Read more.

Love her or hate her, today is Bella Swan’s birthday. The vampire-loving brunette has made waves in the YA world and canonically captured the heart of Edward Cullen.

Do you like her?

For more on all things YA lit, visit our website, follow us here and on Twitter, and subscribe to our biweekly newsletter!

On September 19th, Megan McCafferty will interview debut author Cammie McGovern on Ask! Authors! Anything!.

McGovern’s debut Say What You Will came out in June of this year and was chosen as one of People magazine’s Summer’s Best Picks books. Amy, a girl born with cerebral palsy, meets and becomes friends with Matthew, a boy living with obsessive-compulsive disorder.

The live Q&A will happen at 2 p.m. on the Ask! Authors! Anything! YouTube channel. For more, visit the Ask! Authors! Anything! Tumblr.

…They are proof, actual proof, that the other person wants to kiss us. We are desirable. We desire.

-David Levithan, Two Boys Kissing


Two Boys Kissing is so important to me because it’s one of the first queer narratives (well okay there are several narratives in the book) that I could really really believe in. I don’t really think knowing the events of the book will “spoil” much for people, but I’ll try to make this as spoiler-free as possible anyway.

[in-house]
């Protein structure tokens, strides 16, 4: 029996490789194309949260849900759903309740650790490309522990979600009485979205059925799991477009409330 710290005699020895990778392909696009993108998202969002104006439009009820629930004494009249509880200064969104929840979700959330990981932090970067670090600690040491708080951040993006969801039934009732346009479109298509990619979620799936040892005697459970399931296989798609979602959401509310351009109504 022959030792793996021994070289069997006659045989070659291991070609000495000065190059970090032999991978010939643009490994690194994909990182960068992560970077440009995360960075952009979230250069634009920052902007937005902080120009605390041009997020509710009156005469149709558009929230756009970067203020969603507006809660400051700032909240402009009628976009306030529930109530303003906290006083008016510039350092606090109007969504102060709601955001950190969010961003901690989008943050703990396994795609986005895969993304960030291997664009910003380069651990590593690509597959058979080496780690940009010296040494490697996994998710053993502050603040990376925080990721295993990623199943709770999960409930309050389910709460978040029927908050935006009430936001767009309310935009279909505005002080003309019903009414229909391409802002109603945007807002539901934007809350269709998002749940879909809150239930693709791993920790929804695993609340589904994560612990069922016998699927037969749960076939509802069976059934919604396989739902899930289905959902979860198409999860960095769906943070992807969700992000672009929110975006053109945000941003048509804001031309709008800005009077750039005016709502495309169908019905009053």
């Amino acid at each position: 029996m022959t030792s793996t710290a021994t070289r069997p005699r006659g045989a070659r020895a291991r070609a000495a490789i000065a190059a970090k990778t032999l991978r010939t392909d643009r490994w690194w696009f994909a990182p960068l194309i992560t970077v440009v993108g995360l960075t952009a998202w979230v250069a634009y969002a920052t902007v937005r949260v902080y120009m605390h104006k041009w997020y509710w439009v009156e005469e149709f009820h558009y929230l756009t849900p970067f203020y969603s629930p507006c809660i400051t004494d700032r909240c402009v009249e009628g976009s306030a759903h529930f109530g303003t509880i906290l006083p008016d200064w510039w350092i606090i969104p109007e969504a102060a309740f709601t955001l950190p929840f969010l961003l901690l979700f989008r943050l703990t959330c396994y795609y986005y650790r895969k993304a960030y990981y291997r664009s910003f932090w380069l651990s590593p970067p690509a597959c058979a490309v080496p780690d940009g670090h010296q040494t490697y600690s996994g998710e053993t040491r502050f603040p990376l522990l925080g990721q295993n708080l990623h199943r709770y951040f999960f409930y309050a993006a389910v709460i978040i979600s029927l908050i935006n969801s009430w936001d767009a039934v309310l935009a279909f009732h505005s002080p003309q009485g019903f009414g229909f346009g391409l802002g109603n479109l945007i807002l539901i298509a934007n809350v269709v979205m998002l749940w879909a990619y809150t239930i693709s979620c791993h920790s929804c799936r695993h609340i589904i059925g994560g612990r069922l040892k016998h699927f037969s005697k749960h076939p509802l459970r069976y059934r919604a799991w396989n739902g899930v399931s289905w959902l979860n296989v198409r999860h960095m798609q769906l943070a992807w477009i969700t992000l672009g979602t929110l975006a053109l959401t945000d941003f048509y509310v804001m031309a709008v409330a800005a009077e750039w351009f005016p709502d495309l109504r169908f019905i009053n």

I don’t know a lot of people who are so relentless in their pursuit of trying to understand love as David Levithan is. He explores as many facets of love as there are characters in his books, yet all of these characters and all of the ways they love are so relatable. And I think that’s his biggest achievement: he manages to make us relate to all kinds of love, all kinds of people. 

I haven’t read/watched as many queer narratives as I have straight ones, but David Levithan writes about queer experiences (in particular gay experiences) in a more honest and generous way than a lot of other authors/scriptwriters I know. He doesn’t dramatise it or sexualise it. And he shows that there isn’t one gay narrative. Typical straight narratives often have the kiss as the climactic point, but David Levithan fucks that up and makes the whole storyline a kiss. How are your heteronormative expectations of romance going to help you now? Gay relationships can be just as complex as—even more so than—straight relationships, because, surprise, in the end it’s still about people learning how to love each other. He gives you all the corny ass romcom clichés. Some lines and scenes in the book give me secondhand embarrassment but in the best way possible. He also gives you a lot of heavy stuff, so heavy that sometimes I needed to put the book down and take a break. There is more to the fight for LGBTQ+ rights than equal marriage. There is illness and homelessness and violence. But all of it is real. All of it is very, very real and he makes sure you know this.